Nicholas Paige is a professor in the Department of French at UC Berkeley. The bulk of his teaching and research concerns the early modern period, essentially the 17th and 18th centuries. His latest book (forthcoming from Cambridge UP) is Technologies of the Novel: Quantitative Data and the Evolution of Literary Systems. The study, which was supported by a Guggenheim fellowship, aims to be the first quantitative history of the novel: it traces the incubation, development, and subsequent abandonment of a variety of formal devices via a systematic sampling of the production of French- and English-language novels over the years 1600-1830. Drawing from studies of the evolution of technological artifacts, Paige argues that the novel is not one evolving (or “rising”) entity, but rather a system composed of discrete forms in constant but patterned flux. His previous book, Before Fiction: The Ancien Régime of the Novel (U Penn Press, 2011), awarded the 2013 ASECS Gottschalk prize for best book on the 18th century, offers a history of the novel from the point of view of fictionality (here, the notion that literary characters need not be “real people”); some of the methodological points raised in that study propel the data-driven approach of Technologies of the Novel. His current long-form project is on the making and unmaking of aesthetic hierarchies in literature and the visual arts from the Renaissance to the present.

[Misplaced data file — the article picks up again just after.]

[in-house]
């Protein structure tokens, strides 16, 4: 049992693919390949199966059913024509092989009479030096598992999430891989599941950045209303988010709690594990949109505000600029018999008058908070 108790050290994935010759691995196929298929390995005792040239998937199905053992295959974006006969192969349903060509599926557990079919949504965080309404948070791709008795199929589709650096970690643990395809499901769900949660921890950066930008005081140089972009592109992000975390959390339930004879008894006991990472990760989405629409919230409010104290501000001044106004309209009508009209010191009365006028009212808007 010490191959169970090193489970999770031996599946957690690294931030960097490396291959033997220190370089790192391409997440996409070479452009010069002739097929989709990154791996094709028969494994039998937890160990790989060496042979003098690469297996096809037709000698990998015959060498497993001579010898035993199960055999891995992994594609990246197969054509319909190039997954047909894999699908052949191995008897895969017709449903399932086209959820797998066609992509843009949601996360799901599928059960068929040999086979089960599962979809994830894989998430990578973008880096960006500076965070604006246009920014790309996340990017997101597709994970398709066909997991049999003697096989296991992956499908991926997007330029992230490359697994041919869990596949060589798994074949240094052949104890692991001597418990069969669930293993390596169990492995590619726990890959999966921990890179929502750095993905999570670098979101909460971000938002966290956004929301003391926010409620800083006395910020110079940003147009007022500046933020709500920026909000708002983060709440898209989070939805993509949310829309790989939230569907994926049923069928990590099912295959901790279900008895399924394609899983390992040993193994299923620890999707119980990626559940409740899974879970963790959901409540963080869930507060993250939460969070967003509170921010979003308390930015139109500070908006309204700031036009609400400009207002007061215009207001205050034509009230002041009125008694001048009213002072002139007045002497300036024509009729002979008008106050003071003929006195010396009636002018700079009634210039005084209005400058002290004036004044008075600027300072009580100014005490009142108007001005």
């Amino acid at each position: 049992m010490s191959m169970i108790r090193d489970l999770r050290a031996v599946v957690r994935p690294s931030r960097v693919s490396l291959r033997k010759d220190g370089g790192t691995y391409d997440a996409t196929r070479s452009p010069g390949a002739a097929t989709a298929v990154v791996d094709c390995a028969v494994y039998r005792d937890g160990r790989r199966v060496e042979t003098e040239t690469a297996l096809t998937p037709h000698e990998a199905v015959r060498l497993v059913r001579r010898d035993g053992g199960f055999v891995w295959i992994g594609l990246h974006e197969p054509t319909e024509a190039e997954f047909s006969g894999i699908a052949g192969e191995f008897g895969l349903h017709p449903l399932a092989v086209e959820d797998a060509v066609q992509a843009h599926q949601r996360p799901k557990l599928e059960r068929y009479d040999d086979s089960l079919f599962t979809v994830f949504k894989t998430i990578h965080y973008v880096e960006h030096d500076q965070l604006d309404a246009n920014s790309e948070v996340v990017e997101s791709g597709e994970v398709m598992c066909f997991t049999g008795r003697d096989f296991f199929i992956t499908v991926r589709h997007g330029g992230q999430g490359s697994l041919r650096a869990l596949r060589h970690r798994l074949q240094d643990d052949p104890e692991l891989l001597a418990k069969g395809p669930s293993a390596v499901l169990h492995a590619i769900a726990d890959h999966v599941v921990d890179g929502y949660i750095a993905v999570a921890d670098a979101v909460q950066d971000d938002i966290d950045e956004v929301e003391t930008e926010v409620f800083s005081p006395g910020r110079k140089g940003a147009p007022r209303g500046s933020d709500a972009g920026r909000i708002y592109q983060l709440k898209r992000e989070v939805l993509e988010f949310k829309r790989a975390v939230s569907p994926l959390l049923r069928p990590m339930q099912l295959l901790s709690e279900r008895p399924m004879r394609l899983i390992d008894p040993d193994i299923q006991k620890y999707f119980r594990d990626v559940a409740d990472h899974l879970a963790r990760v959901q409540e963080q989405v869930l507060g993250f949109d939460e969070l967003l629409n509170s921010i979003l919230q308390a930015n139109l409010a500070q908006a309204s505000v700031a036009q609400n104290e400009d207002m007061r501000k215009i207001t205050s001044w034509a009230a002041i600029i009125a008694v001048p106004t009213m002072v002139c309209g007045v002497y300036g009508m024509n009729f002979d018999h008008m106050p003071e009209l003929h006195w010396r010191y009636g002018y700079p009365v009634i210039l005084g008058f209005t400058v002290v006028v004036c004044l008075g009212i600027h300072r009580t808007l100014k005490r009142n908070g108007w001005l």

Research Expertise and Interest
17th- and 18th-century French literature and culture, history and theory of the novel, quantitative literary history and digital humanities, aesthetics and image theory, cinema (French New Wave)